For example, it takes 246 liters of water to make one kilogram of potatoes. Or 10,600 liters to make one pair of jeans. In each instance, the amount of virtual water estimated in the production of these goods is a cumulative total of the entire development cycle. For potatoes most of the water is accounted for through irrigation of the crop. For jeans, the growing of cotton is taken into account, along with whatever industrial practices -- including dying and washing -- that are added into the process later on.
For some, these measurements are useful, especially when estimating the amount of virtual water embedded in different kinds of international trade. In other words, a water-scarce nation may want to reconsider exporting a water-intensive product, like beef or produce. It’s easy to see how understanding water use in various products could have an impact on trade strategies in some regions.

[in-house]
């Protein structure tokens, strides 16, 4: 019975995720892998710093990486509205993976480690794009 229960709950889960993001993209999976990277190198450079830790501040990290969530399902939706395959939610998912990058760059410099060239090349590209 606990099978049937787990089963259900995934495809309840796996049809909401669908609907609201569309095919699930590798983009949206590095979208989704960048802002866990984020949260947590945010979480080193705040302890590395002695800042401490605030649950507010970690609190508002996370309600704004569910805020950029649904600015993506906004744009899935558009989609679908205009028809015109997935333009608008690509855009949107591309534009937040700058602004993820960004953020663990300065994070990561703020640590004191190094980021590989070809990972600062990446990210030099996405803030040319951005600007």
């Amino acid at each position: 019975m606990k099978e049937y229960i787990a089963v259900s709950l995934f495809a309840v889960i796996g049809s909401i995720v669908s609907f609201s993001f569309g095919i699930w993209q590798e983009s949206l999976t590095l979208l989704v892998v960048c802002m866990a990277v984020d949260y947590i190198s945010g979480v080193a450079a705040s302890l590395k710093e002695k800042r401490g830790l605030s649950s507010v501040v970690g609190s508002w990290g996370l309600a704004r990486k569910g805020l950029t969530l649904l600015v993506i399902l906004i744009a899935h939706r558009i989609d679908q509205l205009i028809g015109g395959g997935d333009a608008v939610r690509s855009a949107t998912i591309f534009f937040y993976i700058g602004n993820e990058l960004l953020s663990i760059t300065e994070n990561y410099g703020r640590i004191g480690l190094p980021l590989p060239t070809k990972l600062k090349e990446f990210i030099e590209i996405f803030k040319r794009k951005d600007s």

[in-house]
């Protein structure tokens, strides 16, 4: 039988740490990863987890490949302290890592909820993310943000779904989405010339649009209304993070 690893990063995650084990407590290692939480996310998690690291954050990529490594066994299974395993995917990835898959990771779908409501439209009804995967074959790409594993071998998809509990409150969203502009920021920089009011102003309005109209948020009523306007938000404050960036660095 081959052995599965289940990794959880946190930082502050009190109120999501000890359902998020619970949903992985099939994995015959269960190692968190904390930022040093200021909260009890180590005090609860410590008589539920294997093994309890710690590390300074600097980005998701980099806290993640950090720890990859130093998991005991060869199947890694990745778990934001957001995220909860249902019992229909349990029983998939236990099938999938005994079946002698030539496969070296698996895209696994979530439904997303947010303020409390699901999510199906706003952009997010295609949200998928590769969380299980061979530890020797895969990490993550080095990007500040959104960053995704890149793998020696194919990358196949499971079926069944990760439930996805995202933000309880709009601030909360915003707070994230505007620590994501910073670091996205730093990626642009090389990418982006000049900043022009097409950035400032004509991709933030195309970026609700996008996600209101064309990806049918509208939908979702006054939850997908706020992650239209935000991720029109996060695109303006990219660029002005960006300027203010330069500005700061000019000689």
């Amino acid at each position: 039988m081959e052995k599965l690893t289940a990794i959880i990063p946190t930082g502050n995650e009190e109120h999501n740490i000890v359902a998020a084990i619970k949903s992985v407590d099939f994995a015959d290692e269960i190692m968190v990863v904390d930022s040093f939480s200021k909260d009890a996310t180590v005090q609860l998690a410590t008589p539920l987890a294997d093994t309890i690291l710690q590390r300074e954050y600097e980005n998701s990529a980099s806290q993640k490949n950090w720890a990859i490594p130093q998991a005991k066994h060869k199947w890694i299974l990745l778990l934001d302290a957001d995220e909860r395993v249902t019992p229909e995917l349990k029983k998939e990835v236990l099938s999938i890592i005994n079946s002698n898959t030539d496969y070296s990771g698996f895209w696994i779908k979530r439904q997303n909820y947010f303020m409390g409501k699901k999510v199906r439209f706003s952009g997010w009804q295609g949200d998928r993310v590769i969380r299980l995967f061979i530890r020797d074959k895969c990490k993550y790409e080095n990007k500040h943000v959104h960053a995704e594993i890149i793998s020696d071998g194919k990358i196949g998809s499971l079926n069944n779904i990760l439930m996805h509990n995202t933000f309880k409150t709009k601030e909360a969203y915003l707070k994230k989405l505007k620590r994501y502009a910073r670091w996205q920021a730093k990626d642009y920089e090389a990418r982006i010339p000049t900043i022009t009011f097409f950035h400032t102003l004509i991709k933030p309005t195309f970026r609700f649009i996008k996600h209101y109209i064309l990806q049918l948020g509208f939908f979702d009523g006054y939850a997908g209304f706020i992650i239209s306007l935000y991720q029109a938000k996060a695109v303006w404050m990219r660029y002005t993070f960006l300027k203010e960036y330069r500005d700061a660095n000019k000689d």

Many people feel that the concept of virtual water would also be useful in raising consumer awareness of water use. Some have suggested that products should come with labels that estimate their virtual water content. And that some day consumers would add virtual water to the list of things on which they base their buying decisions.
But there are a few important shortcomings to the notion of virtual water. For one thing, it doesn’t take into account the source of water that was used for the product. Wheat that was grown using 80 percent rain fed water supplies should have a different virtual water content than wheat grown using 80 percent irrigation. Desalinated water has a greater environmental toll than surface water. And so on.
Virtual water also makes the assumption that if that water had not been used to grow potatoes or make a pair of jeans, it could have been used for some other purpose. This is not always the case. Distinctions also need to be made between the use of “green” water (from rainfall), “blue” water (surface or groundwater), and “grey” water (polluted discharge.)